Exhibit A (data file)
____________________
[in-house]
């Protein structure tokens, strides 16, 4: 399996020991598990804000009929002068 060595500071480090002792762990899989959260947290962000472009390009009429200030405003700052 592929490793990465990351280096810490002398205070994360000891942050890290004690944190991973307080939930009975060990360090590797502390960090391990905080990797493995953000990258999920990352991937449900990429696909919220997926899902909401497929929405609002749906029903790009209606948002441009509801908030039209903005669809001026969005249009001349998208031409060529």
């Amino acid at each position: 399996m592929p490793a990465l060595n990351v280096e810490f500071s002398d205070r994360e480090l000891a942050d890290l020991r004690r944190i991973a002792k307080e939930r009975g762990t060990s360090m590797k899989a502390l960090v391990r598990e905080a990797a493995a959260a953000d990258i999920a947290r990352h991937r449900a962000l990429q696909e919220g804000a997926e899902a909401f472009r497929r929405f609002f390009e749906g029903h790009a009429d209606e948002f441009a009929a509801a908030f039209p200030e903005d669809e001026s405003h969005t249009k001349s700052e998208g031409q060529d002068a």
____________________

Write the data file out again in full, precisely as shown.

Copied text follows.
[in-house]
């Protein structure tokens, strides 16, 4: 399996020991598990804000009929002068 060595500071480090002792762990899989959260947290962000472009390009009429200030405003700052 592929490793990465990351280096810490002398205070994360000891942050890290004690944190991973307080939930009975060990360090590797502390960090391990905080990797493995953000990258999920990352991937449900990429696909919220997926899902909401497929929405609002749906029903790009209606948002441009509801908030039209903005669809001026969005249009001349998208031409060529």
């Amino acid at each position: 399996m592929p490793a990465l060595n990351v280096e810490f500071s002398d205070r994360e480090l000891a942050d890290l020991r004690r944190i991973a002792k307080e939930r009975g762990t060990s360090m590797k899989a502390l960090v391990r598990e905080a990797a493995a959260a953000d990258i999920a947290r990352h991937r449900a962000l990429q696909e919220g804000a997926e899902a909401f472009r497929r929405f609002f390009e749906g029903h790009a009429d209606e948002f441009a009929a509801a908030f039209p200030e903005d669809e001026s405003h969005t249009k001349s700052e998208g031409q060529d002068a």